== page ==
Over the din of Christmas carols and complaints of looming finals, it’s not uncommon to hear an, “Oh yeah! He’s that Summit Singers guy!” around campus, said bass Ben Waterfield, a member of St. Thomas’ men’s a cappella group, the Summit Singers.
That’s been the case since the singers began making a name for themselves by appearing in unlikely places to sing, including President Julie Sullivan’s office during her first week at St. Thomas, several area elementary schools in October, and in the freshmen dorms for Christmas carols last year. They even serenaded the entire student center from the third floor balcony last March.
Their performances have become coveted by organizations and clubs both on and off campus, said Summit Singers president Chad Berg.
A junior finance and economics double major, Berg founded the group as a freshman. Two years later, he says he couldn’t be happier with the growth the club has experienced. The group of 10 students, established in the spring of 2012, has grown to 14 members.
Along with the other singers, Berg will welcome students to the group’s first winter concert at 7 p.m. Thursday, Dec. 12, in O’Shaughnessy Educational Center, handing out free hats and scarves to the first 400 undergraduate students. They’ve come a long way, Berg said, considering he came to St. Thomas looking to join an a cappella group. “There really wasn’t one,” he said. “I asked some seniors and they said that I should just go for it, make it myself.”
Listen to the Summit Singers perform Ave Maria.
Tucked away on south campus in Brady Educational Center, the men started with one rehearsal a week. Soon, they were performing at a variety of venues in the Twin Cities, even being featured on local television and interviewed by KARE 11’s Belinda Jensen last Christmas. Berg said that one of the group’s first chances at schoolwide recognition was being on stage with singer-songwriter Mat Kearney, who performed at St. Thomas last year.
“We were practicing for a performance over by the bathrooms, for a performance for Father Dease here in the Hearth Room,” Berg explained. “[Kearney] heard us singing as he was walking by and he asked us to sing onstage with him. That was some really great exposure for us.”
Since its inception, the group has gained exclusive club status, receiving $4,300 in grants from Undergraduate Student Government and St. Thomas Activities and Recreation (STAR) in November. Berg noted that because of the exclusive status, the Summit Singers did not have the traditional avenues of receiving funding; rather, they had to apply for it. The money will be used for the production of the winter concert, primarily for sound and lighting. A small portion will be put toward advertising, and the free hats and scarves.
Yet amidst the attention and flurry of activity, the Summit Singers have managed to remain just a group of guys who love music. With rehearsals now twice a week, the men have time to socialize and get serious about their performances. The group stands in a circle while rehearsing so everyone can see each other, Waterfield said. “There are a lot of laughs,” he added, “but when we’re coming up to a concert, we’ll say, ‘Hey, we really need to polish up this music.’”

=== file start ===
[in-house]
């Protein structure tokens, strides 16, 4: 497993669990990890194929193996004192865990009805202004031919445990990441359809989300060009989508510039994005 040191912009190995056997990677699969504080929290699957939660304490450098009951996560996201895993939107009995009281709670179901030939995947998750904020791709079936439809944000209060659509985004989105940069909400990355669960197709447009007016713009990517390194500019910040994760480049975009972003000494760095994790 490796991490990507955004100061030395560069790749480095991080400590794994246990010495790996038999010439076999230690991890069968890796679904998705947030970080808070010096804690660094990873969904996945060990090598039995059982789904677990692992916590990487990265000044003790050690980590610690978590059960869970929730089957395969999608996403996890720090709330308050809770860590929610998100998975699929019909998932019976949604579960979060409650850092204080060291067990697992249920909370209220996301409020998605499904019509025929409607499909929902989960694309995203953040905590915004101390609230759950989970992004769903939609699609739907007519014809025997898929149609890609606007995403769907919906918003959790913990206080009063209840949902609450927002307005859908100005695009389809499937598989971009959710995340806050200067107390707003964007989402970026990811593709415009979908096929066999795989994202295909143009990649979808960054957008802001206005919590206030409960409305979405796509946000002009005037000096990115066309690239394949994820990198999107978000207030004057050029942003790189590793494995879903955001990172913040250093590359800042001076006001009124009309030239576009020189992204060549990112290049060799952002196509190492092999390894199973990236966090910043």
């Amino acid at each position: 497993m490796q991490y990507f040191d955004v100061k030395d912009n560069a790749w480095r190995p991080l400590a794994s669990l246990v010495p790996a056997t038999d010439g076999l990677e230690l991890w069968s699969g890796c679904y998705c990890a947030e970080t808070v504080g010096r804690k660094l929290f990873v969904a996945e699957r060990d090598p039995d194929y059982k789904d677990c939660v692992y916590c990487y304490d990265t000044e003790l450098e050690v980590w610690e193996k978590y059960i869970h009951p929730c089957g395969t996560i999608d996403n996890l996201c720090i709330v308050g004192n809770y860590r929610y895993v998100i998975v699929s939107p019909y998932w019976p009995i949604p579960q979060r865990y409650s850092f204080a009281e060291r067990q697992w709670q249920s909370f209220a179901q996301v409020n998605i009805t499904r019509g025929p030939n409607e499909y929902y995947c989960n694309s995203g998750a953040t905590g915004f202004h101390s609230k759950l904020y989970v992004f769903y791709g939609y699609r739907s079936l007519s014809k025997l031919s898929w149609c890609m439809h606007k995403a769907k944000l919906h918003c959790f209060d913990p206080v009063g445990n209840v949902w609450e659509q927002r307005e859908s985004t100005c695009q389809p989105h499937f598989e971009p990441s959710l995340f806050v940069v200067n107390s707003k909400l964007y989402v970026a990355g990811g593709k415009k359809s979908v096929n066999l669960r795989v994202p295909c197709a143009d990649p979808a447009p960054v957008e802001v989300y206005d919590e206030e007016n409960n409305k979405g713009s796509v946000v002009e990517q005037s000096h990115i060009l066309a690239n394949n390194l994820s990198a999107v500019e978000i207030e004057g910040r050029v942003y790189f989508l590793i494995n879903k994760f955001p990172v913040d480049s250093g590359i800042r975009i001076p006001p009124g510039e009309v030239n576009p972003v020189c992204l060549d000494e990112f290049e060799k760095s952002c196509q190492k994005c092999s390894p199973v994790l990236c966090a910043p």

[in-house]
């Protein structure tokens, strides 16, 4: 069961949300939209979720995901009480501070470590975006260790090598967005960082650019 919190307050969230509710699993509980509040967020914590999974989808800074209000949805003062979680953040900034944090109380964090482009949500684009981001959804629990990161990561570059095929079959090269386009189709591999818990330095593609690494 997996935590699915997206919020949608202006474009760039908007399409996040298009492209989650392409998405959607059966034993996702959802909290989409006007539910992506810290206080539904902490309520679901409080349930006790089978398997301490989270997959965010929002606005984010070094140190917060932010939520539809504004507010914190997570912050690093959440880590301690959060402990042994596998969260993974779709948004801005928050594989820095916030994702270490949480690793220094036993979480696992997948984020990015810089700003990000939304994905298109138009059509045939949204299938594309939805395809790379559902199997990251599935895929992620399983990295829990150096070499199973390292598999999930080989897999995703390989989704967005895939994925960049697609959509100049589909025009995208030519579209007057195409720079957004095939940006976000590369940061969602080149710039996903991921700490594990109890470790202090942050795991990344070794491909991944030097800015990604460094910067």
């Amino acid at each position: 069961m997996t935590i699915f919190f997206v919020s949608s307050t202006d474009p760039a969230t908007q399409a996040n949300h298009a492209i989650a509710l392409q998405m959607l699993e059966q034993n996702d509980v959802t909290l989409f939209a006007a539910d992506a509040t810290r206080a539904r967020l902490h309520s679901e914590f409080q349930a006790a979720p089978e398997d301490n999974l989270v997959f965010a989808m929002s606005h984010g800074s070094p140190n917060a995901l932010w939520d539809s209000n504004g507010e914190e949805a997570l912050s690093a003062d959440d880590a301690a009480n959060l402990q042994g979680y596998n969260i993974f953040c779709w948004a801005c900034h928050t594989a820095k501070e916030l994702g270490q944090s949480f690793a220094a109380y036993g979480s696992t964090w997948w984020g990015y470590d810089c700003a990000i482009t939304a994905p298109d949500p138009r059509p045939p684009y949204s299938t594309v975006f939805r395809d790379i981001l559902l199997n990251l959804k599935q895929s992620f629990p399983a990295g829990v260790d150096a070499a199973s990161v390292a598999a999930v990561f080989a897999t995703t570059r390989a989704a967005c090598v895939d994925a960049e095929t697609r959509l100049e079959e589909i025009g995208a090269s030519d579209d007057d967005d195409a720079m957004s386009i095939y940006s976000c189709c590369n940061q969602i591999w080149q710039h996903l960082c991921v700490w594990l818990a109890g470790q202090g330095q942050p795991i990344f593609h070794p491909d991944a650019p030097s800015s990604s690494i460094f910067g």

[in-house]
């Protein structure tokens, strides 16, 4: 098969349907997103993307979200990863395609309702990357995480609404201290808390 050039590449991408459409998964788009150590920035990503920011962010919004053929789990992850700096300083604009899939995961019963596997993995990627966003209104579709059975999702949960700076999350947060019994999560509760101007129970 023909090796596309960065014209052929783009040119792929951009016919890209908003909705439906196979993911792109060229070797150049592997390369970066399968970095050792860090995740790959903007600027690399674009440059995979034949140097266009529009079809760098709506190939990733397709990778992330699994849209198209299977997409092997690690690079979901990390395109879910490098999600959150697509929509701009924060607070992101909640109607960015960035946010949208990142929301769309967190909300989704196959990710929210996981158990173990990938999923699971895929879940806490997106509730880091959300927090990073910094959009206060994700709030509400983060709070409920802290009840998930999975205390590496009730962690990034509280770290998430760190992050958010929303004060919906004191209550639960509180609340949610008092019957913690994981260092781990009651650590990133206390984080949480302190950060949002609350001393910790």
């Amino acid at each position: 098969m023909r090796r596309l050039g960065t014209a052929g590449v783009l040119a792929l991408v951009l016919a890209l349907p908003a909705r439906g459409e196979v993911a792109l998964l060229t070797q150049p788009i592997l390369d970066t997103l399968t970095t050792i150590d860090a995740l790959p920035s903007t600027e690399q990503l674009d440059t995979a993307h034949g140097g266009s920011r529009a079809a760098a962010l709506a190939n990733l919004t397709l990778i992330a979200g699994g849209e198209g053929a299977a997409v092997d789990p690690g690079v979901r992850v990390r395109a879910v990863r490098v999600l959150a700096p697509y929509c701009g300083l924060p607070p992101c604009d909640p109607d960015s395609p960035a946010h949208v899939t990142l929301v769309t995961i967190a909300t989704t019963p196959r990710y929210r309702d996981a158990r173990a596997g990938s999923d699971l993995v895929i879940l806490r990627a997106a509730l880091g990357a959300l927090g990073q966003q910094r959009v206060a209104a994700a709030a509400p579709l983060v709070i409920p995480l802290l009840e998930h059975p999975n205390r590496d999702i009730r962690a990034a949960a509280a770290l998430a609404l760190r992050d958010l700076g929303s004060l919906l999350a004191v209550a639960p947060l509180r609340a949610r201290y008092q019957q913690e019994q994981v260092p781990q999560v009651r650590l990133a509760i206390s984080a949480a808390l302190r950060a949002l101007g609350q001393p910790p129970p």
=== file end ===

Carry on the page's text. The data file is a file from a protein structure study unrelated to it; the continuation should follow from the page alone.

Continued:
The Summit Singers are a unique conglomeration of students, with a range of majors and interests. The common denominator is involvement in St. Thomas concert or chamber choir. To be a Summit Singer, Berg said, one doesn’t have to be the best choral or opera singer, but someone who loves music and wants to improve. Surprisingly, there are many members of the club who are not vocalists. These include finance, logistics, planning and advertising personnel, who make sure the events run smoothly and that the performers can simply … sing.
The group performed in October when it opened for Tonic Sol-Fa, a nationally renowned a cappella group, at a concert in Woodbury, Minn. The Summit Singers have reached a lot of landmarks and have begun to reach out into the community beyond St. Thomas.
One moment stands out for both the club president and Waterfield – performing at the 2012 Relay for Life.
“There was a moment in last year’s Relay for Life where we sang at the luminaria, which was to remember those who have lost their battle to cancer,” Berg said. “We sang a song called ‘Be Still’ by the Fray, and in the middle of the song there’s a great build … and then there’s silence. I was lucky enough to be the soloist for the song.”
He recalled the way he could feel the weight of the room and the way the lyrics, which say “Be still and know that I am here,” carried a lot of emotion for the audience. “It was a message that really touched them. It was special for all of us in the Summit Singers to be able to bring that to them,” he said.
The group hopes to continue to touch people with its music, Berg said. The men plan to continue giving concerts each semester, and to stay focused on performing for other students. He said that with so many invitations to perform for faculty and outside organizations, it’s tempting to forget that the vocalists’ main function is entertaining their peers.
The singing always comes back to the students at St. Thomas and the men who bring it to them. “Each of us has had a solo,” Waterfield said. “When you hear someone with their solo voice, you can just tell how many hours they’ve put behind it … probably spent singing in the shower. You can tell that everyone is passionate about music.”
Berg agreed, saying that the men of Summit Singers are guys who work hard, have fun and know that they are a part of something bigger than themselves.
“It’s not just a group of singers, it’s a group of friends,” Berg said. “We bring in new guys every year, and they just join the family.”